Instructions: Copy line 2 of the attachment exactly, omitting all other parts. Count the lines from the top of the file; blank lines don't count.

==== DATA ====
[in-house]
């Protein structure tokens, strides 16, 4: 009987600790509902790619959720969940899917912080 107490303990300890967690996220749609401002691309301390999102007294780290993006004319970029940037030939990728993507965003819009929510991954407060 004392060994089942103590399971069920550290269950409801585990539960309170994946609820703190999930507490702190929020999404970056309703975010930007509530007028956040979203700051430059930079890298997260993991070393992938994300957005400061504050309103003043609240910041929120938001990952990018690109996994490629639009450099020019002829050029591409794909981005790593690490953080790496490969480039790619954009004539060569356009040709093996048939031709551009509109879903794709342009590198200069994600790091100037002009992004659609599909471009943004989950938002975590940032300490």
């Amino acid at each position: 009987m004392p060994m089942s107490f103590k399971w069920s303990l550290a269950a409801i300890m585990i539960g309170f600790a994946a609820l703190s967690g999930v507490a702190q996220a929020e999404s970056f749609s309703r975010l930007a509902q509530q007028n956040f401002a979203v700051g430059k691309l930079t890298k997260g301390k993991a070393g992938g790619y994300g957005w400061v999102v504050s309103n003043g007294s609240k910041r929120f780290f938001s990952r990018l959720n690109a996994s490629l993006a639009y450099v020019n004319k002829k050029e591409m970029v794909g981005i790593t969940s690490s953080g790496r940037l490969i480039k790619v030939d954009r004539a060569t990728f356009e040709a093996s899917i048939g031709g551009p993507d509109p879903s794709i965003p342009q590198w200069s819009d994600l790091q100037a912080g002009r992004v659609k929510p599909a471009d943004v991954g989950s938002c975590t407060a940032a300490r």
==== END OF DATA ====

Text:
């Protein structure tokens, strides 16, 4: 009987600790509902790619959720969940899917912080 107490303990300890967690996220749609401002691309301390999102007294780290993006004319970029940037030939990728993507965003819009929510991954407060 004392060994089942103590399971069920550290269950409801585990539960309170994946609820703190999930507490702190929020999404970056309703975010930007509530007028956040979203700051430059930079890298997260993991070393992938994300957005400061504050309103003043609240910041929120938001990952990018690109996994490629639009450099020019002829050029591409794909981005790593690490953080790496490969480039790619954009004539060569356009040709093996048939031709551009509109879903794709342009590198200069994600790091100037002009992004659609599909471009943004989950938002975590940032300490």